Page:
UK hospitals were forced into winter meltdown 18 years ago when a flu outbreak spread.
At the start of 2000, flu cases doubled in England, Scotland and Wales, leaving non-emergency surgeries in Merseyside hospitals cancelled and all 275 intensive-care beds in London filled.
With Manchester hospitals preparing to feel the force of an Aussie flu-filled winter and new NHS figures pointing to a deepening health crisis, it is easy to notice similarities that have not been dealt with.
The new millennium started as it has continued for the UK’s beloved NHS, with complaints of understaffing, extortionate waiting times and underspending filling newspapers across the nation.
The Royal College of Nursing (RCN) claimed surgery cancellations 18 years ago were not due to bed shortages but the lack of nurses, a problem all too familiar today.
The number of nurses employed by the NHS is currently decreasing and in July last year the RCN claimed 40,000 nursing jobs were vacant.
There is now worry that, due to the Brexit vote, nurses from EU countries will not come to the UK and fill these gaps.
The Health Foundation discovered that, in the year following the vote to leave the European Union, the number of EU nurses registering to practise in the UK had fallen by 96%.
During the outbreak in 2000, lorries had to be used as temporary morgues to deal with the uncontrollable number of winter fatalities.
It was also reported some patients had to stay on trolleys overnight while waiting for treatment, but this now appears commonplace during a British winter.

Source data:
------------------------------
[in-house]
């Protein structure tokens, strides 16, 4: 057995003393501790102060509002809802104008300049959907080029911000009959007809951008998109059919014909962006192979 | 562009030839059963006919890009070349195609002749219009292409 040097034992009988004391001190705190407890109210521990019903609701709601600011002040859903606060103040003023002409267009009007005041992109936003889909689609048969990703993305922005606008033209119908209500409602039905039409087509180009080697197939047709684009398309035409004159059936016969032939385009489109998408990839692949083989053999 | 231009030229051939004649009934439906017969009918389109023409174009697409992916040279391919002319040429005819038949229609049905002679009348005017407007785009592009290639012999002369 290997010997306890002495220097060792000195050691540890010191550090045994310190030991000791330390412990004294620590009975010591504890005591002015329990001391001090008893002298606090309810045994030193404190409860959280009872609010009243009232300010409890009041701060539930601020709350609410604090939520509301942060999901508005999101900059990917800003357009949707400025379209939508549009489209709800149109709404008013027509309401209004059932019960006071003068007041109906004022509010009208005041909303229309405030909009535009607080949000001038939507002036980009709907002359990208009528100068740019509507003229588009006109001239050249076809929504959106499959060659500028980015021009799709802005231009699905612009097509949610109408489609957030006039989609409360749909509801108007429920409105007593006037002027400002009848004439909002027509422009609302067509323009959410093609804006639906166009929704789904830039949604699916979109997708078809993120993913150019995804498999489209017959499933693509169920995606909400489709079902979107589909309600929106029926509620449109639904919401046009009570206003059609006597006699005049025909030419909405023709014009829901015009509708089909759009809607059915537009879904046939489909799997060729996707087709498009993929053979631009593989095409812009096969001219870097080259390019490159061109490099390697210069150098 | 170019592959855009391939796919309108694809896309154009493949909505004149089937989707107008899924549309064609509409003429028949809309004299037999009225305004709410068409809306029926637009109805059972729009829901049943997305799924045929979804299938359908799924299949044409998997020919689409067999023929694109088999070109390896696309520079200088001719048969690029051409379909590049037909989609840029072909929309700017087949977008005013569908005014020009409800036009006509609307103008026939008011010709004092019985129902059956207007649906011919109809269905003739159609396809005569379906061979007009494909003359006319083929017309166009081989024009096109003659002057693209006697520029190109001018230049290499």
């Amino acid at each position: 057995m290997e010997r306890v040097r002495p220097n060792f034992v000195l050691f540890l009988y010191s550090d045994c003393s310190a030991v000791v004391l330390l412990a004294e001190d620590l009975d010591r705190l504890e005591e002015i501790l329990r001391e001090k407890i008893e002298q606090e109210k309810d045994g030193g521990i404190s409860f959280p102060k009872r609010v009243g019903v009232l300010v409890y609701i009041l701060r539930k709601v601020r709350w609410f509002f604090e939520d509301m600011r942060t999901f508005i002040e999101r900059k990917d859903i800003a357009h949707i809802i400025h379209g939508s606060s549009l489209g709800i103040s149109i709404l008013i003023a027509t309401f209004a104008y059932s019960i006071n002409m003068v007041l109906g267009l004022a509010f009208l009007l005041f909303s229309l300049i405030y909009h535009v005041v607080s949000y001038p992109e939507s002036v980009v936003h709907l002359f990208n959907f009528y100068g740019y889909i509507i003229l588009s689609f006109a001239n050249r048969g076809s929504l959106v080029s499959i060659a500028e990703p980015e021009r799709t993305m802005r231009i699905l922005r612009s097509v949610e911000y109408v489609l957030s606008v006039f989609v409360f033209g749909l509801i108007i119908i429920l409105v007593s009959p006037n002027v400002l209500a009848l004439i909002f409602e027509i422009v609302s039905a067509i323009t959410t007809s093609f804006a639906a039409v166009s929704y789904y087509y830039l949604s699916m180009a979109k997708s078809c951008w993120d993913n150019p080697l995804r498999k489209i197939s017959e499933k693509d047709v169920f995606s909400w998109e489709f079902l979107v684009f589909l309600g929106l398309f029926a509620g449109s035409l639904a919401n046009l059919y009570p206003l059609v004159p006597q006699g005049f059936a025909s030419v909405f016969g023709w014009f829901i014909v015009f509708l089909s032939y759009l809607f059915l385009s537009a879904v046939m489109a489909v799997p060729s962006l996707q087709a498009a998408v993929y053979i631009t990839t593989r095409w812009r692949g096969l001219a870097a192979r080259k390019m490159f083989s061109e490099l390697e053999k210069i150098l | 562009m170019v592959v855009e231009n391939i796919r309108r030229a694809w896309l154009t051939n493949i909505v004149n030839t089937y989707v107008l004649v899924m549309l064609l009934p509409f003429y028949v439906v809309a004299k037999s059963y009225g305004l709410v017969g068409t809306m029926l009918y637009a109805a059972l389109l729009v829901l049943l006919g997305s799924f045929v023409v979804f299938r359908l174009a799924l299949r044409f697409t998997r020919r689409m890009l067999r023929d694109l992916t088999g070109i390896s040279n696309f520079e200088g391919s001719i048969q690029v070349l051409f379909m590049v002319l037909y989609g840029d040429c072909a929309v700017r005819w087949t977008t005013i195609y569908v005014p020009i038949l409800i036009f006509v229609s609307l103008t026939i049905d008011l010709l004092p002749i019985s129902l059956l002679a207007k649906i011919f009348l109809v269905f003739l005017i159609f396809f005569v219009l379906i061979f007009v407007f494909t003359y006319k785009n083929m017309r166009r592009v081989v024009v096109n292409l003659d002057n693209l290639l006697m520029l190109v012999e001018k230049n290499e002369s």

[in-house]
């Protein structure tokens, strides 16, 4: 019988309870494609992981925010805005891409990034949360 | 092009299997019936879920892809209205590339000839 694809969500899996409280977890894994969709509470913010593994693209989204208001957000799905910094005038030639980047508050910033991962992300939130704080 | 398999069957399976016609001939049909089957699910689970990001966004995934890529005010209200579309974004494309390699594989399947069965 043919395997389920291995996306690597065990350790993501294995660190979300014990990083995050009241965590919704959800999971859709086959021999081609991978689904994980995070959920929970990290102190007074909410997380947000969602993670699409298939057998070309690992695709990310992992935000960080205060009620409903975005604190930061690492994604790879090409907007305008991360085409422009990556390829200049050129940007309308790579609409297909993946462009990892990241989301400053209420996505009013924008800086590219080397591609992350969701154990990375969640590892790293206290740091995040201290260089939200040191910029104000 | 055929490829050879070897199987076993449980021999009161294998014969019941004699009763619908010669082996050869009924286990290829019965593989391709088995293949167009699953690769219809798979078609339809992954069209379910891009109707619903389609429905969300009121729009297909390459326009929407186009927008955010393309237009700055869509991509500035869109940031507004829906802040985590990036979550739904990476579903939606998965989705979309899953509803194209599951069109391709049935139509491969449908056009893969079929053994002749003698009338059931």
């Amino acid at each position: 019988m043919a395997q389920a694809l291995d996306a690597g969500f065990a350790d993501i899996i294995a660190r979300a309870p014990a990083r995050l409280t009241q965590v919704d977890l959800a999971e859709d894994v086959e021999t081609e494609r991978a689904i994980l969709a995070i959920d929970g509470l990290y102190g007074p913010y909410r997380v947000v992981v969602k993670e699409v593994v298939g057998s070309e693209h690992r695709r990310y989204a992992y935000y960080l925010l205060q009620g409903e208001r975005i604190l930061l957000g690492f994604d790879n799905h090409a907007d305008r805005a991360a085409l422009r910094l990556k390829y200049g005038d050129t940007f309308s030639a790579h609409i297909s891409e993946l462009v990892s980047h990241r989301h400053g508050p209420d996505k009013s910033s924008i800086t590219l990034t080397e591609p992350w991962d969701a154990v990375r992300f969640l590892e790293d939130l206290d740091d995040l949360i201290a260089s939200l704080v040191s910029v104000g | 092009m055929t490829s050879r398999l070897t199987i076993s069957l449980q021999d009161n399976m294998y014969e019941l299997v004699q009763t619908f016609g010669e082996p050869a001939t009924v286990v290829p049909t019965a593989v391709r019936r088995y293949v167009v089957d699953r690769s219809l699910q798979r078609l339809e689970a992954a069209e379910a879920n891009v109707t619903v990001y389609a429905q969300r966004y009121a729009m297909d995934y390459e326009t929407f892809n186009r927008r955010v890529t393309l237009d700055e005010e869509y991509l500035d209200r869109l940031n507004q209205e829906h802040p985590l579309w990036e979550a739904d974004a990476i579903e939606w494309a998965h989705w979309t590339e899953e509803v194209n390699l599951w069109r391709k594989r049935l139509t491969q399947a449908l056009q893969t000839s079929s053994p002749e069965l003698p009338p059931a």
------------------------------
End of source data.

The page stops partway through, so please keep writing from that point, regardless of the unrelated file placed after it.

Last September it was revealed that the last five years had seen a 10,546% increase in patients waiting 12 hours or more for a bed in A&E departments across England.
Just last week 16,900 people had to wait inside ambulances before entering A&E and 55,000 operations have been cancelled until February.
The NHS has been a major election bargaining tool for decades, most notably when Tony Blair claimed voters had ‘24 hours to save the NHS’ in 1997.
Blair then responded to the 2000 winter crisis by setting out a 10-year plan to revolutionise the NHS, but while the budget tripled from 1997 to 2008, it was spending methods that were criticised.
Now, the King’s Fund, the Health Foundation and the Nuffield Trust suggest health is receiving £4bn less than it requires per year, a figure that is set to rise to at least £20bn by 2022/23.
An ageing population growing by an estimated 500,000 a year has driven an 18% NHS demand increase between 2013 and 2015 and this too is expected to rise.
The now seemingly-annual winter health crisis will not go away without fundamental changes.
A dramatic increase in funding would certainly alleviate pressure, but that would have to be funded by the taxpayers somewhere down the line.
The government could also choose to limit the amount of treatment free at the point of use, forcing some to pay for their healthcare in a bid to help those in more serious need.
Whatever the current government and their successors decide, warnings, such as the flu outbreak of 2000, must be dealt with by more than just an apology.
Image courtesy of William Brawley via Flickr, with thanks.